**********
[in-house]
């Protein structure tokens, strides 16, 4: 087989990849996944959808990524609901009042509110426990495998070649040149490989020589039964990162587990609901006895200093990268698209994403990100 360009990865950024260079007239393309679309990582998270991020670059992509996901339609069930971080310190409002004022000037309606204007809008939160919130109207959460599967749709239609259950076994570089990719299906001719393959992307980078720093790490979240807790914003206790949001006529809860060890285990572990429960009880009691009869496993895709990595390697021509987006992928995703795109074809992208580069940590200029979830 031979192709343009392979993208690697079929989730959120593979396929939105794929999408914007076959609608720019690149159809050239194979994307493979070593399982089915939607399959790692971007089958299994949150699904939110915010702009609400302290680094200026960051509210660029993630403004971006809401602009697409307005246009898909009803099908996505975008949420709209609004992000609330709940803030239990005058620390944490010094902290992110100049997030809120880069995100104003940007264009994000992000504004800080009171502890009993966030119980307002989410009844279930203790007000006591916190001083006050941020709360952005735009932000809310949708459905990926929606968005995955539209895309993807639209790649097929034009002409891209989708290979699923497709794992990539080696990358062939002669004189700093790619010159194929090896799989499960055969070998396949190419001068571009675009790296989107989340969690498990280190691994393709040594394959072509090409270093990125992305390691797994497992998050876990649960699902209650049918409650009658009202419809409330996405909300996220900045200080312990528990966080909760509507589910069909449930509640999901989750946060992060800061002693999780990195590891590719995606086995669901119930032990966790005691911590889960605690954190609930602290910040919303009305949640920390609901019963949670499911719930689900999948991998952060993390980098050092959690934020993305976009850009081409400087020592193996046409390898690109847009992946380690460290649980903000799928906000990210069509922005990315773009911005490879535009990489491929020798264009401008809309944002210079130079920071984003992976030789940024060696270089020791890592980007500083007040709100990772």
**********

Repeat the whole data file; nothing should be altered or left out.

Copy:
[in-house]
């Protein structure tokens, strides 16, 4: 087989990849996944959808990524609901009042509110426990495998070649040149490989020589039964990162587990609901006895200093990268698209994403990100 360009990865950024260079007239393309679309990582998270991020670059992509996901339609069930971080310190409002004022000037309606204007809008939160919130109207959460599967749709239609259950076994570089990719299906001719393959992307980078720093790490979240807790914003206790949001006529809860060890285990572990429960009880009691009869496993895709990595390697021509987006992928995703795109074809992208580069940590200029979830 031979192709343009392979993208690697079929989730959120593979396929939105794929999408914007076959609608720019690149159809050239194979994307493979070593399982089915939607399959790692971007089958299994949150699904939110915010702009609400302290680094200026960051509210660029993630403004971006809401602009697409307005246009898909009803099908996505975008949420709209609004992000609330709940803030239990005058620390944490010094902290992110100049997030809120880069995100104003940007264009994000992000504004800080009171502890009993966030119980307002989410009844279930203790007000006591916190001083006050941020709360952005735009932000809310949708459905990926929606968005995955539209895309993807639209790649097929034009002409891209989708290979699923497709794992990539080696990358062939002669004189700093790619010159194929090896799989499960055969070998396949190419001068571009675009790296989107989340969690498990280190691994393709040594394959072509090409270093990125992305390691797994497992998050876990649960699902209650049918409650009658009202419809409330996405909300996220900045200080312990528990966080909760509507589910069909449930509640999901989750946060992060800061002693999780990195590891590719995606086995669901119930032990966790005691911590889960605690954190609930602290910040919303009305949640920390609901019963949670499911719930689900999948991998952060993390980098050092959690934020993305976009850009081409400087020592193996046409390898690109847009992946380690460290649980903000799928906000990210069509922005990315773009911005490879535009990489491929020798264009401008809309944002210079130079920071984003992976030789940024060696270089020791890592980007500083007040709100990772």